The best news for the company was that it managed to reduce its inventories substantially. Thus, inventory dropped from 84 days of sales in the last quarter of fiscal 2002 to 72 days this quarter. For a shoe retailer, this still seems absurdly high. Skechers
Here's where the struggle of Payless is clearest: In the last quarter of 2002, the company spent $163 million in marketing, sales and administration, and generated $650 million in top-line revenues. This quarter, the company increased its marketing and administrative expenditures by 19% and achieved lower sales. Not a good return on marketing expenses for sure. A walk into any Payless store could tell as much of a story as a glance at its financials could -- everything is on sale, sometimes at deep discounts to retail price.
All of this can be confirmed by the press release's details, and especially the Chairman's comments in the shoe maker's earnings announcement. I'd like to offer my own translation. You can read more about interpreting press releases from my article Things Left Unsaid.
Have I ever mentioned how much I love corporate press releases and especially letters from CEOs? Let's call it another oddball hobby of mine. Here's why: in most cases you can assume that the companies are trying to make sure that whatever they're presenting is in the best possible light. Sure, there are folks at companies like Overstock.com
Payless: "Gross margin was 24.7 percent of sales in the fourth quarter 2003 versus 26.1 percent in the fourth quarter 2002. The decline reflects the increased level of markdowns, asset write-offs, increases in impairment reserves, and the negative leverage on occupancy costs."
Translation: "We put everything on sale, we marketed aggressively, and still sold less than last year."
Payless: "The markdowns were needed to defend market share and reduce inventory in a highly competitive retail environment."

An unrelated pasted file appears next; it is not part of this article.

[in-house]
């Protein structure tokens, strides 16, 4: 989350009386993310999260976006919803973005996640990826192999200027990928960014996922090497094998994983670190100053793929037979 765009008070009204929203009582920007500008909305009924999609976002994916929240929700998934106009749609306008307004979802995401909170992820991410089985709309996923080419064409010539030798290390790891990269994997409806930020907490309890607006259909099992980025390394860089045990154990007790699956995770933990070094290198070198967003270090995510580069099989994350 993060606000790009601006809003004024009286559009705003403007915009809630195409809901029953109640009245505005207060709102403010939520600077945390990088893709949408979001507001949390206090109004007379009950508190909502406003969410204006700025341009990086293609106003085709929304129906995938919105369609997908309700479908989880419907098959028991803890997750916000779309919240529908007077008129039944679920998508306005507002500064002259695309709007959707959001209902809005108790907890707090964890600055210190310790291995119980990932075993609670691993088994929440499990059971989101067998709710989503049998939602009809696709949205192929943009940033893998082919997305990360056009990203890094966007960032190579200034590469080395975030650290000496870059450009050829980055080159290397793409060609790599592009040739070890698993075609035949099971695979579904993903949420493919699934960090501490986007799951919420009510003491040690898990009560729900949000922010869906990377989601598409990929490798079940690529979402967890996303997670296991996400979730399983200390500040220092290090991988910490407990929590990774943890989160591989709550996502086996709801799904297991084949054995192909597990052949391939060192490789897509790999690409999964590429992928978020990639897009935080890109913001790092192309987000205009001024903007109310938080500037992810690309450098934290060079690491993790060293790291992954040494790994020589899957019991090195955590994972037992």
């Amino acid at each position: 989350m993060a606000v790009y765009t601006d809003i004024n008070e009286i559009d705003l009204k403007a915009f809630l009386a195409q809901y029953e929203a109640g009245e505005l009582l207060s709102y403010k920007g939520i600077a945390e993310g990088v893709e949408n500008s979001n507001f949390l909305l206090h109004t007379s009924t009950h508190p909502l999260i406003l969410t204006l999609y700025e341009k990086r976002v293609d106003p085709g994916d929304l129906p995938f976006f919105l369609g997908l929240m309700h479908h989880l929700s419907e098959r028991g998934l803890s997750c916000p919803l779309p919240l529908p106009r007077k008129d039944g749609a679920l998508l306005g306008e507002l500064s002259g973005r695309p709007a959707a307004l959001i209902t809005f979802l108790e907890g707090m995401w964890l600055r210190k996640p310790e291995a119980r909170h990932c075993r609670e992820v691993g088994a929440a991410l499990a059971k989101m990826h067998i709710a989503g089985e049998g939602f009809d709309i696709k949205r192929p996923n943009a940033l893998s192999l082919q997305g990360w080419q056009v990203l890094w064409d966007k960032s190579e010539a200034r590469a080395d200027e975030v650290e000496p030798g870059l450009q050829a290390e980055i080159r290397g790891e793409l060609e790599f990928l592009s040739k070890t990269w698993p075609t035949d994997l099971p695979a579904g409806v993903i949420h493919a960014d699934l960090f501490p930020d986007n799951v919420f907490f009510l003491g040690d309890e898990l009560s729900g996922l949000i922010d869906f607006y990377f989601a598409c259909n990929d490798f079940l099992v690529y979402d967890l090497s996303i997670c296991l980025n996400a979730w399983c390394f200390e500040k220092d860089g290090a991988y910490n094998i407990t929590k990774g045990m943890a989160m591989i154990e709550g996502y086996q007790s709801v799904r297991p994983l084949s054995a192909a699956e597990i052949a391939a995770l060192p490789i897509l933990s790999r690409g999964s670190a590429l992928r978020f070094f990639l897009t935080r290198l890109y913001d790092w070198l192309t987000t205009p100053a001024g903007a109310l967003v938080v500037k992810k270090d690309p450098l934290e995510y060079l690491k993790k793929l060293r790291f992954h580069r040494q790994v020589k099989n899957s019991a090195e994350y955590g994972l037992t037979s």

Translation: "We lost money on each sale but figured we'd make it up in volume. Plus, we bought too much stuff in the first place."
Payless' Chairman: "The aggressive promotional environment that has persisted since the beginning of the second quarter..."
Translation: "We're having our heads handed to us..."
Payless' Chairman: "Recently we took action to re-examine our strategy and assess our execution, including an intensive review of our business, the competitive landscape, and customer response to our strategy."
Translation: "We're trying to figure out how to stop having our heads handed to us."
Payless: "Our analysis has reaffirmed our commitment to our long-term strategy to be the merchandise authority in value-priced footwear and accessories."
Translation: "Here's some random business-ese that doesn't mean much but I hope that you'll accept. Really, I don't talk like this."
The reaction to Payless' results has been quite positive, with the stock up nearly 10% in early trading today. Clearly, this is a company that's groping to find its way. Investors ought to keep looking for inventory streamlining, and should certainly demand that the company make better use of its advertising dollars.
Bill Mann owns shares of several companies, none of which are mentioned here. He contributes to the Motley Fool Hidden Gems newsletter.